"Man of the match", "keep calm and carry on", and other phrases you might get sued for using

Odd trademarks.

OFS Group is selling the rights to the phrase "Man of the Match". The trademark could fetch millions, as the owner will be able to sue companies who are using the phrase without their consent. It seems odd that such a well known phrase can be bought and sold, but it's not an isolated case. Here are some other surprising trademarks:

“Keep Calm and Carry On”

The wartime slogan wasn't trademarked until 2007, where it was registered by Surrey businessman Mark Coop in a landmark case of entrepeneurial spirit overcoming Blitz spirit. On his first attempt, in Britain, he was laughed out of the courtroom, but he managed to get it overruled by the European Union. He immediately started serving notices on other companies to get their versions of the poster withdrawn.

"Let’s Get Ready to Rumble"

This "very '80s" phrase was taken by Michael Buffer, the boxing and wrestling announcer. He licenced it to New York City taxi cabs in the late 1990s, where it was used, in his own voice, as a reminder for passengers to buckle their seatbets: "Let's get ready to rumble.... for SAFETY!" He also adapted it for a Kraft cheese commercial ("Lets get ready to crumble!"), although he has yet to take ownership of the adaptations fumble, bumble and stumble. By 2009 the phrase made him over £246m.

"That's hot"

Paris Hilton has had rights to the phrase  since 2007 - a bumper year for the franchising of ubiquitous phrases. She put the flexible phrase to use promoting a canned version of a sparkling wine called Rich Prosecco.

 

"That's hot" has been trademarked by Paris Hilton. Photograph, Getty Images.
Getty
Show Hide image

Lord Sainsbury pulls funding from Progress and other political causes

The longstanding Labour donor will no longer fund party political causes. 

Centrist Labour MPs face a funding gap for their ideas after the longstanding Labour donor Lord Sainsbury announced he will stop financing party political causes.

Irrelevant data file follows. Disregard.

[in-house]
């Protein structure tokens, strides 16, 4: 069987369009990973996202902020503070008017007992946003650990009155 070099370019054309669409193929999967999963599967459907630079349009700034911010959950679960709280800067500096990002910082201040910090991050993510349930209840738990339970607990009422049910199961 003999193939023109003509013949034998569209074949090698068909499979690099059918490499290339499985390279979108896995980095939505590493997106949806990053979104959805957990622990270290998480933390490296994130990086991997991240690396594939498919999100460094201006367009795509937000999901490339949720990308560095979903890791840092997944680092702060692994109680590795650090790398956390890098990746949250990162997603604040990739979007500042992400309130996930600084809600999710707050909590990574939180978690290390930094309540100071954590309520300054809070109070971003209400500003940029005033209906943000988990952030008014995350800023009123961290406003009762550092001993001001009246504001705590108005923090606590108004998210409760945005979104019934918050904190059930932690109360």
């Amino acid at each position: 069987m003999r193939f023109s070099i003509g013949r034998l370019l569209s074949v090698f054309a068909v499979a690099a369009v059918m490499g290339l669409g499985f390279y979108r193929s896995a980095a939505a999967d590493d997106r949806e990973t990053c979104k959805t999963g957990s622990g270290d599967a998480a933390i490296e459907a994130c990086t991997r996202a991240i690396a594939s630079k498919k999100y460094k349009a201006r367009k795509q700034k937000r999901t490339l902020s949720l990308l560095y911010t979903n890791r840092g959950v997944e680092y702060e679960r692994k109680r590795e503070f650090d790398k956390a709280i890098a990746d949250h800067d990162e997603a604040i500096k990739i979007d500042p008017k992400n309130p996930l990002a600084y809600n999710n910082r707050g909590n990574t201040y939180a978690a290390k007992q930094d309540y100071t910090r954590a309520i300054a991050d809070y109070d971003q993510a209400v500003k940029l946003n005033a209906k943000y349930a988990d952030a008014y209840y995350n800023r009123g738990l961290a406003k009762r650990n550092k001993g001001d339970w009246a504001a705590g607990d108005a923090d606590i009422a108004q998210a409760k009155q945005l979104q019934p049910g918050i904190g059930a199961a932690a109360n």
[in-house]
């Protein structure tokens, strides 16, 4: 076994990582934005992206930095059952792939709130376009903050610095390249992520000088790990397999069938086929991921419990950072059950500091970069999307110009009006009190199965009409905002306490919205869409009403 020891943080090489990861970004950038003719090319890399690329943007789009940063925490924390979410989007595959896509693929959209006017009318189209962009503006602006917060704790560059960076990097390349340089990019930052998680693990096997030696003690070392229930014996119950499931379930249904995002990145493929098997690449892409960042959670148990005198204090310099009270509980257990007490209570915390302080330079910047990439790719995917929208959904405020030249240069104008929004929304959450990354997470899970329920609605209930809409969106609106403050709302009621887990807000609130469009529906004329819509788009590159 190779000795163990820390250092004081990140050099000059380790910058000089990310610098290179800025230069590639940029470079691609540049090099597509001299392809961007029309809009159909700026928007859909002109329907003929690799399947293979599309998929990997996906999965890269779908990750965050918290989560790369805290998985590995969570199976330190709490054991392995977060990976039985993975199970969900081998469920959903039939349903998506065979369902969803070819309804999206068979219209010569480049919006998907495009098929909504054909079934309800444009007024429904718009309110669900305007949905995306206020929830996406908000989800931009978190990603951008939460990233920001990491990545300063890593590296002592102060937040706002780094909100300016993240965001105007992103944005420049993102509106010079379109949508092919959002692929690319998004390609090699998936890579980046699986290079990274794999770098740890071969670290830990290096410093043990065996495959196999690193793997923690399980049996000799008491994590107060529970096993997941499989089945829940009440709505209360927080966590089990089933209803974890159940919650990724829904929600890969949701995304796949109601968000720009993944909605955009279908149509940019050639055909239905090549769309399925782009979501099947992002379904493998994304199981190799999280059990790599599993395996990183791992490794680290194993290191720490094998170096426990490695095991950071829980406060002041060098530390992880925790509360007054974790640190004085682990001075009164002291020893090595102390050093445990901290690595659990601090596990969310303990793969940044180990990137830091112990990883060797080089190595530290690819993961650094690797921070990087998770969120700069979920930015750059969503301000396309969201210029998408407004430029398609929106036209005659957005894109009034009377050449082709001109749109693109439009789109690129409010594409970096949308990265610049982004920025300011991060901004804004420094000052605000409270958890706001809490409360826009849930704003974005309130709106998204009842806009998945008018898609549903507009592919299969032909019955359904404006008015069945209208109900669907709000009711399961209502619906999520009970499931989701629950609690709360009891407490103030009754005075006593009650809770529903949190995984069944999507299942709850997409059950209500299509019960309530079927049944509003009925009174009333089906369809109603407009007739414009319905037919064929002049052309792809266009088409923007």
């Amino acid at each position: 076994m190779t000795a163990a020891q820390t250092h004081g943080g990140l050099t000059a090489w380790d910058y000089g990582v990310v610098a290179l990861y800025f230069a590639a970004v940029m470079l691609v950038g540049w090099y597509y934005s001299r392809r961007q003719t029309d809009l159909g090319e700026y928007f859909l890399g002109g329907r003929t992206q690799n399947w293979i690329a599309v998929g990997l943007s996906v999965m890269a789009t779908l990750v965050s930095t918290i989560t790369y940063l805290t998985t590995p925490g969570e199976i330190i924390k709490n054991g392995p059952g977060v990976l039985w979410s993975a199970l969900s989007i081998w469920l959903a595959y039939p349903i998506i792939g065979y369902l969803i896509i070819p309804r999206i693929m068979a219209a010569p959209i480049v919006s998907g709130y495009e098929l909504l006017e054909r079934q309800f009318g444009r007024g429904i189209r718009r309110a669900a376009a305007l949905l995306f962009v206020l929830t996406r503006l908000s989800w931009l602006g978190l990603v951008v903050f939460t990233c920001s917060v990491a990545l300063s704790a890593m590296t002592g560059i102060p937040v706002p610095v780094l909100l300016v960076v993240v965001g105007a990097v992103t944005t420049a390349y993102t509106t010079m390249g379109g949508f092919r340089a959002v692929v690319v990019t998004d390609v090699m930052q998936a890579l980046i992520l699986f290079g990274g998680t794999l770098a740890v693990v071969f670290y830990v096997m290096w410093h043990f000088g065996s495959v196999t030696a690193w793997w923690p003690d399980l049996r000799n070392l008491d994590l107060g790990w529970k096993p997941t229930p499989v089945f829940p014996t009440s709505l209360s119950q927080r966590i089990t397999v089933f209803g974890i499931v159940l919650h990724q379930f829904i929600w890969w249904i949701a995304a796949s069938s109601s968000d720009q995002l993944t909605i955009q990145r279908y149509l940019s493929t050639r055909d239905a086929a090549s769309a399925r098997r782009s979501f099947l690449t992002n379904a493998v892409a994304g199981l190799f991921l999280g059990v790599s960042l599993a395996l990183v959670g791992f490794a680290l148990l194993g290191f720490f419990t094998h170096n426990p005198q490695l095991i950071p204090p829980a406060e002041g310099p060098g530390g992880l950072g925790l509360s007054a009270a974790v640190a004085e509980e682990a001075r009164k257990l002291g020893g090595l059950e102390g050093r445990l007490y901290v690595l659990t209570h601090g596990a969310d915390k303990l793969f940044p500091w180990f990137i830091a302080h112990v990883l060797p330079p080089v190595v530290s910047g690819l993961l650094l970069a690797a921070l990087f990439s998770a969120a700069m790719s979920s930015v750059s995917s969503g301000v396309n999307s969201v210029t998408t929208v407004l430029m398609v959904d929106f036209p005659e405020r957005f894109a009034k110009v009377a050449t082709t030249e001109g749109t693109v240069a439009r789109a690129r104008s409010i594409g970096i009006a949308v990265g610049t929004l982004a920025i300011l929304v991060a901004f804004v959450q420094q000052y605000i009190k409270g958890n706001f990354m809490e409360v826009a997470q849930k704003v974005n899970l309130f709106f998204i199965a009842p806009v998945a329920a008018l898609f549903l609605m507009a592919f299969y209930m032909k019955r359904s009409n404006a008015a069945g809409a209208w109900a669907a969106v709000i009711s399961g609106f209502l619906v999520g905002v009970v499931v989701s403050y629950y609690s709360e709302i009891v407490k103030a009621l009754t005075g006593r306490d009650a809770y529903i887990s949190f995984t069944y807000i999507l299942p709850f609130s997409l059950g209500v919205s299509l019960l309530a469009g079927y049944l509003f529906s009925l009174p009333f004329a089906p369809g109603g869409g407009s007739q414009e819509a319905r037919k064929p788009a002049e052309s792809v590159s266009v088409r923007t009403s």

Sainsbury, who served as a New Labour minister and also donated to the Liberal Democrats, is instead concentrating on charitable causes. 

Lord Sainsbury funded the centrist organisation Progress, dubbed the “original Blairite pressure group”, which was founded in mid Nineties and provided the intellectual underpinnings of New Labour.

The former supermarket boss is understood to still fund Policy Network, an international thinktank headed by New Labour veteran Peter Mandelson.

He has also funded the Remain campaign group Britain Stronger in Europe. The latter reinvented itself as Open Britain after the Leave vote, and has campaigned for a softer Brexit. Its supporters include former Lib Dem leader Nick Clegg and Labour's Chuka Umunna, and it now relies on grassroots funding.

Sainsbury said he wished to “hand the baton on to a new generation of donors” who supported progressive politics. 

Progress director Richard Angell said: “Progress is extremely grateful to Lord Sainsbury for the funding he has provided for over two decades. We always knew it would not last forever.”

The organisation has raised a third of its funding target from other donors, but is now appealing for financial support from Labour supporters. Its aims include “stopping a hard-left take over” of the Labour party and “renewing the ideas of the centre-left”. 

Julia Rampen is the digital news editor of the New Statesman (previously editor of The Staggers, The New Statesman's online rolling politics blog). She has also been deputy editor at Mirror Money Online and has worked as a financial journalist for several trade magazines. 

0800 7318496